Blood, fire, death—the whole nine yards
Blood. Food for life. Feast of the gods. The act of war. The death of life. The birth of life. Throughout the ages and across cultures, blood has had many signifiers and weights of importance. Ancient Egyptians performed execration rituals, often resulting in the destruction of an animal; Cree Indians performed blood sacrifices while Sun Dancing; the Moche civilization of what is now Peru was known for its killings. Fast forward to the present, and bloodletting (or outright murder) is no longer part of our ceremonies for god(s), prosperity and protection. Certainly, Decibel hasn’t morphed into an anthropological publication between issues, so what does blood have to do with our antagonists at hand, Swedish black metal provocateurs Watain? Everything.
As Watain—featuring front/wildman Erik Danielsson, guitarist Pelle Forsberg and drummer Håkan Jonsson—ventured deep into the light-devouring caverns of Satanism (not the Halloween kind either), they discovered blood. The power of it. The taste of it. And the stench of it as it rotted in ampules (while on tour), on their clothes (as part of the stage ritual) and on their flesh (to absorb and project its power). They, like humans before and after the coming of Jesus Christ, bathed in blood. Watain are modern-day Aztecs, the answer to Sumerian blood rituals and the literal successor—at least as far as blood goes—to the Vikings, whose blót sacrifices to appease gods like Odin are not only well-known, but unquestionably savage.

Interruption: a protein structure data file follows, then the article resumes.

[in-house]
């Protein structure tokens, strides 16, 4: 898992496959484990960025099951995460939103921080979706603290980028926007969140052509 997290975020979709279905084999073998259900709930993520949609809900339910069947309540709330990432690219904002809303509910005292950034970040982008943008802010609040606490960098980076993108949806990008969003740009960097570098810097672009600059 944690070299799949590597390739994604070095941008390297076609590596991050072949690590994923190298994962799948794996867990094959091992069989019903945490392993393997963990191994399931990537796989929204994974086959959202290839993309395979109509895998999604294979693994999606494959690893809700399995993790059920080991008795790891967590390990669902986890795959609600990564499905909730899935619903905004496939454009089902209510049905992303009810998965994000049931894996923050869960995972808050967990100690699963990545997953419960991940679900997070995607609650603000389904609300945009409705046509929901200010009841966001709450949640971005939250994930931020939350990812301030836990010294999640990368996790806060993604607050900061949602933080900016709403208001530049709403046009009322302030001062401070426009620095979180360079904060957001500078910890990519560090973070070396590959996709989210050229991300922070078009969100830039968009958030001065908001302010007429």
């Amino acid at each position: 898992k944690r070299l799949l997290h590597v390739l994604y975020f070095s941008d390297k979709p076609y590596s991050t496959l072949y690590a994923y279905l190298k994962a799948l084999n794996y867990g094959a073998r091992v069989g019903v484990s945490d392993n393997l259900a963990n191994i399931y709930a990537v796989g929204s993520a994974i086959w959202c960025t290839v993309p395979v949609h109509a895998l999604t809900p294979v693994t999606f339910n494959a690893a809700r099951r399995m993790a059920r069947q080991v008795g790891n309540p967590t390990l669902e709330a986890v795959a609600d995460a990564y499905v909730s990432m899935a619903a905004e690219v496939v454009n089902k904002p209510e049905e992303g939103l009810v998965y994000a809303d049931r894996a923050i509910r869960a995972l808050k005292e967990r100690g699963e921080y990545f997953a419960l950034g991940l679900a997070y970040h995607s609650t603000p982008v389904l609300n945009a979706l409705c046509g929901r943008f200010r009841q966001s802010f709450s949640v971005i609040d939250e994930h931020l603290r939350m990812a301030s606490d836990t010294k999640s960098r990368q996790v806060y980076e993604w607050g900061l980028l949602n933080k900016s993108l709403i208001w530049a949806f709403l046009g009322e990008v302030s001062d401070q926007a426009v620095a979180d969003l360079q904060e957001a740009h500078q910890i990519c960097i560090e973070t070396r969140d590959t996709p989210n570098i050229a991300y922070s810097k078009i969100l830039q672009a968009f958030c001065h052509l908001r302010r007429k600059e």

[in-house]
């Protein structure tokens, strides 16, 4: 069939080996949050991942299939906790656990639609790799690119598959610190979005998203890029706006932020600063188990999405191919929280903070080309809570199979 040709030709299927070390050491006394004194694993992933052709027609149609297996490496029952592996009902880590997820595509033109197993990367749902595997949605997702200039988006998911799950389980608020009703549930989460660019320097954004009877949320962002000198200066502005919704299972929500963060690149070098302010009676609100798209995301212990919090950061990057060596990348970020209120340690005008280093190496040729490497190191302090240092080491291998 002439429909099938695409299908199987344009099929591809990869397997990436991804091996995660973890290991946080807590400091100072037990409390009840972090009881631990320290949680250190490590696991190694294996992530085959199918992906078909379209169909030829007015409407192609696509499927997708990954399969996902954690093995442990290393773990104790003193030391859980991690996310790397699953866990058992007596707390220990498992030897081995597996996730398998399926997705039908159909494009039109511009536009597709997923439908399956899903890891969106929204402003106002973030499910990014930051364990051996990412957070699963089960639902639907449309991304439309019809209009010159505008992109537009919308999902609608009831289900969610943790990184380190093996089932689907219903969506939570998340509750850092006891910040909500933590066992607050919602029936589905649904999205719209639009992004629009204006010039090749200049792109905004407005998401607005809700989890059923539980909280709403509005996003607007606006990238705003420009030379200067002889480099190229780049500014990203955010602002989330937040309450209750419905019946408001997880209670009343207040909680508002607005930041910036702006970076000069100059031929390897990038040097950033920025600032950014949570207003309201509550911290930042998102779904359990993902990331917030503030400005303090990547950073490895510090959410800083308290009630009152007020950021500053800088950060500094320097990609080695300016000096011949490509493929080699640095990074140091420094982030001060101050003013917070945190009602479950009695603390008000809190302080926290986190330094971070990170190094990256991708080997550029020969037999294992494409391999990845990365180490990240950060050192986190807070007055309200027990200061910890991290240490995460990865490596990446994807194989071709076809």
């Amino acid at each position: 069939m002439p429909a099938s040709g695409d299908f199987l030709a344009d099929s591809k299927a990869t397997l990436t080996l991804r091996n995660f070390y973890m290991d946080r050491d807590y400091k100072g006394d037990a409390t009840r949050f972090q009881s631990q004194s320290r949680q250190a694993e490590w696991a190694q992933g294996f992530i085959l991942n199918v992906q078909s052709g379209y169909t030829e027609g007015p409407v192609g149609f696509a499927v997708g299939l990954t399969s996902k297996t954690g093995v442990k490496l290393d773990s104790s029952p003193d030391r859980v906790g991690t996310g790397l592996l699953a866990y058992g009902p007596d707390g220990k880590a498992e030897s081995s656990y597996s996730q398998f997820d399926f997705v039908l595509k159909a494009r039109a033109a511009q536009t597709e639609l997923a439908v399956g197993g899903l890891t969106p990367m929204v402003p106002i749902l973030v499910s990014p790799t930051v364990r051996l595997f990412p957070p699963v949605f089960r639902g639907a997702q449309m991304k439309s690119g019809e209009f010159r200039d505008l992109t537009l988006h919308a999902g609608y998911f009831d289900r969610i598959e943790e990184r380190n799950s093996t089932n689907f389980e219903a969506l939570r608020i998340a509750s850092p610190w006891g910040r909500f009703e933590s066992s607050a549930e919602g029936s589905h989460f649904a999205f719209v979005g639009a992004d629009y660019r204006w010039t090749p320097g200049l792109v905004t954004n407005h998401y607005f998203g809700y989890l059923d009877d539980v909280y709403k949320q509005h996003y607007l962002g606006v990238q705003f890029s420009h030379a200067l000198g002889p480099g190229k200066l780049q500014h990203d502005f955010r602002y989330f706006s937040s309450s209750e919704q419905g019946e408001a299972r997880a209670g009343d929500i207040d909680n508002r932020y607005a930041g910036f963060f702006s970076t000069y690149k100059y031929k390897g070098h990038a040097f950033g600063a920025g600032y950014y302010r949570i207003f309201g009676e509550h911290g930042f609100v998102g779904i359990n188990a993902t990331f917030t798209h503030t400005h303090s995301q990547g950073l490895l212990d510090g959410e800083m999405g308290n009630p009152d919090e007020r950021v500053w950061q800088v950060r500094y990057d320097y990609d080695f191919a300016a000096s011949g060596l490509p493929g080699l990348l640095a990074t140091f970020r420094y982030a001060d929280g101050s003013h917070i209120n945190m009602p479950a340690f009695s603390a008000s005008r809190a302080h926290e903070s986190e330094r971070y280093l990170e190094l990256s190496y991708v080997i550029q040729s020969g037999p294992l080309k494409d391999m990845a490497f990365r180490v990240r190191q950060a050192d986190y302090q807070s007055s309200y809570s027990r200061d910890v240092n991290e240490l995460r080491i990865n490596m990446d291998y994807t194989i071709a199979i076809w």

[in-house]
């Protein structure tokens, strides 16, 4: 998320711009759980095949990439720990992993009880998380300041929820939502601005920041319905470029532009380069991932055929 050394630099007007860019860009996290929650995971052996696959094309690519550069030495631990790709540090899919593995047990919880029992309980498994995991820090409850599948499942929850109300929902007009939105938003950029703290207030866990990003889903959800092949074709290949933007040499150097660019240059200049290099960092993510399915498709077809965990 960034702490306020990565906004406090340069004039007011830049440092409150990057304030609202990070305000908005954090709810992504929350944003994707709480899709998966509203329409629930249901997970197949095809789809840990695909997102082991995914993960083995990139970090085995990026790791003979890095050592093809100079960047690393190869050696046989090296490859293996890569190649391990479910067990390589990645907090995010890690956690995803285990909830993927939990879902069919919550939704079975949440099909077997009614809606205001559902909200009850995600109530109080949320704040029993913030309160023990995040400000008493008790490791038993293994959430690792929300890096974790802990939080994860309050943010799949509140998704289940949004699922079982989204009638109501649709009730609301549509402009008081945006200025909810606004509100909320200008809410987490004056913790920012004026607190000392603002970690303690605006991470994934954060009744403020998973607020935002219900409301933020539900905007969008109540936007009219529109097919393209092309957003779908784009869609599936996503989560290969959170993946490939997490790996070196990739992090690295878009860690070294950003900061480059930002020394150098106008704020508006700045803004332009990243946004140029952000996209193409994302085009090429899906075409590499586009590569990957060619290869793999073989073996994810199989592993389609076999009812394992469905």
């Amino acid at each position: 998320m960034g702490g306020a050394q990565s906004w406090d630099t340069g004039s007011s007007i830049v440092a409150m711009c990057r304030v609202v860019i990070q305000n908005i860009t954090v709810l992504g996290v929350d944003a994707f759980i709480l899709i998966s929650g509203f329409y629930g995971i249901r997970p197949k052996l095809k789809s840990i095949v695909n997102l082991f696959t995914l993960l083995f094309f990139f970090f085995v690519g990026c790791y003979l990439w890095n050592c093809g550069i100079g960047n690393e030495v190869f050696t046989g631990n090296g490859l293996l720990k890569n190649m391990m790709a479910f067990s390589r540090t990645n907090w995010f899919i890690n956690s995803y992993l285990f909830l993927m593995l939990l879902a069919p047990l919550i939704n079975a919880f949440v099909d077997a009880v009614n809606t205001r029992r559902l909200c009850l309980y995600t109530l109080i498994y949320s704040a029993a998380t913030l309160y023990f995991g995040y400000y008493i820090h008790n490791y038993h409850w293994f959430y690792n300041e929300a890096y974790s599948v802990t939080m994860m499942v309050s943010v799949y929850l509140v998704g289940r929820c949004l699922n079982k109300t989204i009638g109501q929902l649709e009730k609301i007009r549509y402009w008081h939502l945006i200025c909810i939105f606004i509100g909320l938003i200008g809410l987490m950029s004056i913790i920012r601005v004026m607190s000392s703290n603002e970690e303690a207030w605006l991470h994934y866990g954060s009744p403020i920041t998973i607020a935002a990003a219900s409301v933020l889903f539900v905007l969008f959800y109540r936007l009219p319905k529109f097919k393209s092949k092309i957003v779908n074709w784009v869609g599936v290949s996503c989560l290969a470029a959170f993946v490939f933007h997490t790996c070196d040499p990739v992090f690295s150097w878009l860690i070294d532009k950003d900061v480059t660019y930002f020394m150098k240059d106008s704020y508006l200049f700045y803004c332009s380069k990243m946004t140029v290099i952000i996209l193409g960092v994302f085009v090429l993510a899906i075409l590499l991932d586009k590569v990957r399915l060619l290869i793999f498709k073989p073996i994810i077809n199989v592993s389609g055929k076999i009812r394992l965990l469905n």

It’s on Casus Luciferi—Watain’s second full-length—where the version of the band you see today originated. The stage setups, the altar, the fire, the bones and, of course, the blood can all be traced back here. Not that Watain’s entire existence is placed on these very things, but they play an important role in the overall aesthetic. Casus Luciferi’s gravitas stems from two consociate points: music and lyrics. Tracks like “Devil’s Blood,” “From the Pulpits of Abomination,” “The Golden Horns of Darash” and “Black Salvation” are pivotal in Watain’s progression from 2000 debut Rabid Death’s Curse, where death metal was a factor across the soundscape. On Casus Luciferi, the Swedes’ penchant for pulling attributes from their influences—Dissection, Mayhem, Venom and, of course, Bathory—blurred as the vision of total fucking darkness came into full view. Lyrically, Danielsson’s fire blazed higher and hotter, in reference to and for the Lucifer. They started to take on a serious tone, the type of transition that most lyricists citing anti-Abrahamic things don’t partake in. Danielsson’s descent was sincere, his words branded with flame and his projections verifiably intense. The threat was indeed real.
With that, Decibel is proud—and somewhat cautious—to welcome Watain and Casus Luciferi into the Hall. We’re cool with the severity of Danielsson and the rest of the group’s beliefs, but the goblets of rotting blood, the carrion-fragranced clothes, the constant threat of fire and the skinned goat heads are things that don’t age (or smell) well in the Hall’s ever-growing room of disparate yet awesome honorees. Anyway, horns up!
Need more Watain? To read the entire seven-page story, featuring interviews with all members on Casus Luciferi, purchase the print issue from our store, or digitally via our app for iPhone/iPad or Android.